For years, economic growth has consistently surpassed Chinese government predictions but this time is likely to be different.
At a recent China CEO Forum meeting we were joined by Michael Enright, a member of IMA Asia’s Client Advisory Board and one of Asia’s leading business strategists.
Michael remarked, ‘What is different now is that these worst-case scenarios are looking more plausible than they did in the past. Confidence has rested on the state’s ability to provide a bailout, if necessary, but the size and complexity of China’s economy today makes this less and less viable.’
It is important to be prepared for various potential outcomes and to dust off contingency plans, just in case. Michael argued that, ‘There have always been official projections, and then the high side and downside scenarios. Now, all the main forecasters – from IMF to Deutsche Bank – are proposing downside scenarios from the official projections. For the first time in over a decade, I can see a plausible path to a rather unhelpful scenario for China.’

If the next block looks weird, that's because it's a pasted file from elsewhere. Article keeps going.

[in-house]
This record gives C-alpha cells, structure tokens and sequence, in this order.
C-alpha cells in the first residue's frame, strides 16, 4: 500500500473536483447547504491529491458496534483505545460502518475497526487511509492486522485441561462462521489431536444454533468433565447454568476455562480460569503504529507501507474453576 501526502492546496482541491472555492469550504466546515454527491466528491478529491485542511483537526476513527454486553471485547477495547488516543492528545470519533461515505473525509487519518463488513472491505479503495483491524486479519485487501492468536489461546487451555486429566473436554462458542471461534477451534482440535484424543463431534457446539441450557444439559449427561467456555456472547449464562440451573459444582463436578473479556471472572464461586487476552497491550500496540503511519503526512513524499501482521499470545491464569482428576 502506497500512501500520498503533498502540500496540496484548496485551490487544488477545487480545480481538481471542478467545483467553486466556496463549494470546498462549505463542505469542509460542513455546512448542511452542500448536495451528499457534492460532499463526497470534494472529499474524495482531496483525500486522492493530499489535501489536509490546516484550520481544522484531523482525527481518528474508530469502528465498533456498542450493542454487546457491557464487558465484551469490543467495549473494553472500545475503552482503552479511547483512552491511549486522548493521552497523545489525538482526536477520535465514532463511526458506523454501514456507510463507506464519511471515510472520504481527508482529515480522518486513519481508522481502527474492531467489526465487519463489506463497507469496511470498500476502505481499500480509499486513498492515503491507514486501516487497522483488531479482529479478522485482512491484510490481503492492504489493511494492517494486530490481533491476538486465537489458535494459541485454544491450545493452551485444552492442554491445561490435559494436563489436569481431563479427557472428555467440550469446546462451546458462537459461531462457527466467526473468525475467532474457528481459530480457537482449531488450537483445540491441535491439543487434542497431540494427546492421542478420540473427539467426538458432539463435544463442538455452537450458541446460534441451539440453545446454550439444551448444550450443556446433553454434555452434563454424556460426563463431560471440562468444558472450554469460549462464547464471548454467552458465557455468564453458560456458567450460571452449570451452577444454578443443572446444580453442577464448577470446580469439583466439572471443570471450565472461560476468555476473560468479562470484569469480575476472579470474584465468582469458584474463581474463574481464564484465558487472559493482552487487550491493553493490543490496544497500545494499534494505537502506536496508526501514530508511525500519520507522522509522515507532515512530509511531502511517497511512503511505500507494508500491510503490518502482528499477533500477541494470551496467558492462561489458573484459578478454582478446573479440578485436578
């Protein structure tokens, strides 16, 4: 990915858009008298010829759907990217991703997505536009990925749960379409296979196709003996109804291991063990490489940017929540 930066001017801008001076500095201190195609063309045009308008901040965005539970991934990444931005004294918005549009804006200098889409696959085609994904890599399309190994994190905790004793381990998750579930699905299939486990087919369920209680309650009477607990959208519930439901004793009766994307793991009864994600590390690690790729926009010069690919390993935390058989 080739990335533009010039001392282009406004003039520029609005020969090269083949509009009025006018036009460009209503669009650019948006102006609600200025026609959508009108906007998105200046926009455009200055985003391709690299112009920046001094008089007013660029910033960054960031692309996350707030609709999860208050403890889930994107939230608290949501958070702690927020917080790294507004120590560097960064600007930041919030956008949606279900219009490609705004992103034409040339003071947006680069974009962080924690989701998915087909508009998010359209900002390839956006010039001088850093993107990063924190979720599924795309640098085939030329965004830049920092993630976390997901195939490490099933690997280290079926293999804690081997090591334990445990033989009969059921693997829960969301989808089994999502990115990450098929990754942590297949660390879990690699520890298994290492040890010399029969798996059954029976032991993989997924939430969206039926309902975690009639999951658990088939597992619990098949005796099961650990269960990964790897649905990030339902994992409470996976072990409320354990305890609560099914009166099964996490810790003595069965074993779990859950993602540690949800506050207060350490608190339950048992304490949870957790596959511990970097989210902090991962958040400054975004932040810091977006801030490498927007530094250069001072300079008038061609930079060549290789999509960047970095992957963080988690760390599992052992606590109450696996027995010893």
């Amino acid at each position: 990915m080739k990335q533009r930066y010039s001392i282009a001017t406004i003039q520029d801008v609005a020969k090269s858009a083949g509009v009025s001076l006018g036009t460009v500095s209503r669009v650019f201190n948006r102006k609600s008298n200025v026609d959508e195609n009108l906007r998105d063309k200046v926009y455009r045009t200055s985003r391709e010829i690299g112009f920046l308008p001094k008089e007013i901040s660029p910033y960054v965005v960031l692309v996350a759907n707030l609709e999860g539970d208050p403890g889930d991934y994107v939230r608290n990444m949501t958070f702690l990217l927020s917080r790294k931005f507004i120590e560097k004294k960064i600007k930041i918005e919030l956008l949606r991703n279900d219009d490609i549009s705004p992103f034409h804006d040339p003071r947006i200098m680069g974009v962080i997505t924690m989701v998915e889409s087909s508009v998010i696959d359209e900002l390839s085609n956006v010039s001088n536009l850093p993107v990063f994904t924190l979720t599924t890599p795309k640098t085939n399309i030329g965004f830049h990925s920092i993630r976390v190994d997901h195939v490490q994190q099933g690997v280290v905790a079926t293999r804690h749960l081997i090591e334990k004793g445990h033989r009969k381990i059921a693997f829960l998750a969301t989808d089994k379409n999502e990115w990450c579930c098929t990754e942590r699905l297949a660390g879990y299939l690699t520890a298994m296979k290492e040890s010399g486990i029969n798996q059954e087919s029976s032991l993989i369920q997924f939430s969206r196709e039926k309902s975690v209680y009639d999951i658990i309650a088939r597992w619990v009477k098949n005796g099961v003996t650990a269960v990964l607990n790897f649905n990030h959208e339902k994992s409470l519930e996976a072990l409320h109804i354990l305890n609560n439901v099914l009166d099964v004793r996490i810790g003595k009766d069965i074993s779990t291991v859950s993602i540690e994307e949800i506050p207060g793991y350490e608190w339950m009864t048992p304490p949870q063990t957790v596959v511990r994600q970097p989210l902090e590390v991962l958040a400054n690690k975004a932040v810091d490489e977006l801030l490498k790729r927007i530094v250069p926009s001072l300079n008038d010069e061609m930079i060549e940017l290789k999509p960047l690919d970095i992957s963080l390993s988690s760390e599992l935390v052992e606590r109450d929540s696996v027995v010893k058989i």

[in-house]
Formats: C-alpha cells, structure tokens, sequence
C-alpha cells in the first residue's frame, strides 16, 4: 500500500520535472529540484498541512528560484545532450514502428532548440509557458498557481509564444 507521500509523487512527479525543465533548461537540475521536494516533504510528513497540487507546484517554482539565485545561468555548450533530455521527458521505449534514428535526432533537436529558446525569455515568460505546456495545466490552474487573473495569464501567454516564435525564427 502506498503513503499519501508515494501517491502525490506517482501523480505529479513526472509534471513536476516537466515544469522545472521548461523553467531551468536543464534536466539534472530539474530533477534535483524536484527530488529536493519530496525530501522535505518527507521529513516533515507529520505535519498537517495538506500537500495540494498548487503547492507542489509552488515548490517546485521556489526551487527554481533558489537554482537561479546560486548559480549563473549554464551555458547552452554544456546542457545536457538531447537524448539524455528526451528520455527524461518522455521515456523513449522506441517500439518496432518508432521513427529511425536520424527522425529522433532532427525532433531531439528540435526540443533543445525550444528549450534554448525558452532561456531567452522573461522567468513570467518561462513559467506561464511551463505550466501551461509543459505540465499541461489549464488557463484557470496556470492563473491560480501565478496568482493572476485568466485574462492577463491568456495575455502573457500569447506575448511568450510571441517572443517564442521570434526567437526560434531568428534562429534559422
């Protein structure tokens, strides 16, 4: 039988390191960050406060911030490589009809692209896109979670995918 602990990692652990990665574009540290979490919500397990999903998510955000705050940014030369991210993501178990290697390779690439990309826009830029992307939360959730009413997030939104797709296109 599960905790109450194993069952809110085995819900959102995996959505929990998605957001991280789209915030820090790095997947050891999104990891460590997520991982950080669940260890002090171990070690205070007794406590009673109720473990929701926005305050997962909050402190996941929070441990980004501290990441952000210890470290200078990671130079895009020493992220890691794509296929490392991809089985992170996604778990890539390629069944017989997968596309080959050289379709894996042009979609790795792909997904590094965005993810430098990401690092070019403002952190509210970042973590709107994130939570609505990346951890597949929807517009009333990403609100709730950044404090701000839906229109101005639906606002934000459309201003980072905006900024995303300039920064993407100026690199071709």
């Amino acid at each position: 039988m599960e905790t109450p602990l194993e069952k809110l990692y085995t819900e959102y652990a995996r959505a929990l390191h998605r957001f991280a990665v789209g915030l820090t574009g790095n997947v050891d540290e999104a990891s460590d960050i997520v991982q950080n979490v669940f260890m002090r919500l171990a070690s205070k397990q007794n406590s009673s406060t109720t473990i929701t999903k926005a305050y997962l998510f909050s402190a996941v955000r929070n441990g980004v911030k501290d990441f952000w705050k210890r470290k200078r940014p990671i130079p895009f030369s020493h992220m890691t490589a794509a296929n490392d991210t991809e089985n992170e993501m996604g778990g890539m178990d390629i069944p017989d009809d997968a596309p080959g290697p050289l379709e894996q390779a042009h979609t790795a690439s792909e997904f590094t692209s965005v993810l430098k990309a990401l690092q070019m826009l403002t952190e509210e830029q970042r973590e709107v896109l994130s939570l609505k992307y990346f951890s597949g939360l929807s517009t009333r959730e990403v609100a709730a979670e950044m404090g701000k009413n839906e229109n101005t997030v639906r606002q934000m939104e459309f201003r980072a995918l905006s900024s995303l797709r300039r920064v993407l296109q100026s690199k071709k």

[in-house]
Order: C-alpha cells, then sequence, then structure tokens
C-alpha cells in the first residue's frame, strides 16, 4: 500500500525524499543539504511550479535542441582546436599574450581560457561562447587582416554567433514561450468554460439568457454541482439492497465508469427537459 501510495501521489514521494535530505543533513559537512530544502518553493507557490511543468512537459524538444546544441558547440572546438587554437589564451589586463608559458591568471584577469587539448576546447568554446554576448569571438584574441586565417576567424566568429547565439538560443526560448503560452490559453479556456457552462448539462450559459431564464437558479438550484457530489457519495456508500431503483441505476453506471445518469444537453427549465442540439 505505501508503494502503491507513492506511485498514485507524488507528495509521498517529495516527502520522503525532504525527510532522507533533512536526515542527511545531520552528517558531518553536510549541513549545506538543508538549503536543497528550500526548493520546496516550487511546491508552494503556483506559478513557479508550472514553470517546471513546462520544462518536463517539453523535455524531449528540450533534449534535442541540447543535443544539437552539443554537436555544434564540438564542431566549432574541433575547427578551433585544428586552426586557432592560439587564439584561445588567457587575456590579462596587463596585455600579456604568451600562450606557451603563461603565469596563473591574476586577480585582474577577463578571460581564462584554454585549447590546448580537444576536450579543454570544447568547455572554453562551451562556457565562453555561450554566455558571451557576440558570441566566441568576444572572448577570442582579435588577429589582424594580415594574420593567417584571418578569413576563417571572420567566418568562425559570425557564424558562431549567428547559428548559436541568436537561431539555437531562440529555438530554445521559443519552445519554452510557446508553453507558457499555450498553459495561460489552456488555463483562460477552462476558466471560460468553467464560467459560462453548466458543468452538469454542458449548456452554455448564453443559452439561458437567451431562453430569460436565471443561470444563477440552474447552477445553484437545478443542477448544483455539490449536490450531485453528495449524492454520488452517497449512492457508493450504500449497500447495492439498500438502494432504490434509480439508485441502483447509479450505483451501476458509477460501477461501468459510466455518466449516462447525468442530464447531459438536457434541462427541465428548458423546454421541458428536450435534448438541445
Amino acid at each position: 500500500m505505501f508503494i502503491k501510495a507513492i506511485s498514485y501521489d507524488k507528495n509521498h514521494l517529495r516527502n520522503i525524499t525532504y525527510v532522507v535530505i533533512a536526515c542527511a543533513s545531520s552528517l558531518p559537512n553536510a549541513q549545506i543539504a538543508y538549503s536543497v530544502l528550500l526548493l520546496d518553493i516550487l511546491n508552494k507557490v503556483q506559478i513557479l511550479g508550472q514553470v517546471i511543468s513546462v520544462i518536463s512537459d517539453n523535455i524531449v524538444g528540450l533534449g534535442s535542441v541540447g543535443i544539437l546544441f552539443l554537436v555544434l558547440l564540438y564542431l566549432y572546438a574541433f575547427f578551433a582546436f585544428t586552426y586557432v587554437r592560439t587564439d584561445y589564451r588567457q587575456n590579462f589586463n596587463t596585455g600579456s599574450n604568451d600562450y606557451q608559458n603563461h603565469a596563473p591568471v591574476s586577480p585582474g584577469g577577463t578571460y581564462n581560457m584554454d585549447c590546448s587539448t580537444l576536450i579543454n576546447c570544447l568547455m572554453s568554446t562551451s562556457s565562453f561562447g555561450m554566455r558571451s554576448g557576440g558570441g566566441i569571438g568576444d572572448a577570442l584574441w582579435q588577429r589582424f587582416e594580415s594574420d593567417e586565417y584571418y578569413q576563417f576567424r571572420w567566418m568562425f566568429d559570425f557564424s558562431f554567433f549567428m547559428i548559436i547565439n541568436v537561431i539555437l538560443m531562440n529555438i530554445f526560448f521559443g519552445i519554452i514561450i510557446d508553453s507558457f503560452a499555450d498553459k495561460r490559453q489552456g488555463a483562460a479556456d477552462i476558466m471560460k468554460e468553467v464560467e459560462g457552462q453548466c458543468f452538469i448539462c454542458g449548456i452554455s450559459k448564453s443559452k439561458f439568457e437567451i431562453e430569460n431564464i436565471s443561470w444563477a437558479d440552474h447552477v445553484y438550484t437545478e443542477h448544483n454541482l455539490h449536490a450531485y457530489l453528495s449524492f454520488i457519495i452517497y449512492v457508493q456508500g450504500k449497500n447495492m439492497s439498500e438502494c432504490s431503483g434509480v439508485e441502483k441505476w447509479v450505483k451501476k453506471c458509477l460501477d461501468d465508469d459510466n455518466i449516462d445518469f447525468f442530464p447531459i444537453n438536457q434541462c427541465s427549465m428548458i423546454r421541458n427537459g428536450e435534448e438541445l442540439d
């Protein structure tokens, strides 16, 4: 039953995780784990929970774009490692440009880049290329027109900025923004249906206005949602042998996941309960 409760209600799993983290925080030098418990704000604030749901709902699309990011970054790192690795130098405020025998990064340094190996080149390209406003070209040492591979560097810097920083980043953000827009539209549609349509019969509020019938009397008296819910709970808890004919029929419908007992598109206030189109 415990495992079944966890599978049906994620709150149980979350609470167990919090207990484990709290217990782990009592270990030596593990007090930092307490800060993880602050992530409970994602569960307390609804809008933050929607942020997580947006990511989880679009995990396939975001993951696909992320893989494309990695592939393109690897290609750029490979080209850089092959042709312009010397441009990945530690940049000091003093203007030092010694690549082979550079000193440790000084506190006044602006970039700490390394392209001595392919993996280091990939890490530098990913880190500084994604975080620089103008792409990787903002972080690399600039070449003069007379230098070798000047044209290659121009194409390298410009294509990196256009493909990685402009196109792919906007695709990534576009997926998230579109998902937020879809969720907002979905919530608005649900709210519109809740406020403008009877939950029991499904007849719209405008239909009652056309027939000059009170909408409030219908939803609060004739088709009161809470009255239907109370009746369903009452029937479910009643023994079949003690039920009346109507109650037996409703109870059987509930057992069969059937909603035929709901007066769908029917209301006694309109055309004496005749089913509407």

If, for example, the US imposes tariffs, China’s response will likely be to retaliate with tariffs on agricultural commodities and then to target US firms operating in China. US brands like Boeing may find it much harder to make deals in China, while others will likely find a host of fire, anti-corruption, environment, or anti-trust inspectors turning up at their door.
The best strategy is to be prepared. Should things turn heated between your home market and China, firms will become targets. It bears noting that the government often uses inspections and administrative measures to put political pressure on companies. Targeted foreign firms will need to be squeaky clean in their operations to avoid coming under official scrutiny.
IMA Asia members can read more in-depth highlights from the discussion via login including a review of the 13th Five Year Plan, the One Belt, One Road initiative, the ‘Go Out’ Strategy, China Manufacturing 2025, and Li Keqiang’s Internet Plus plan.
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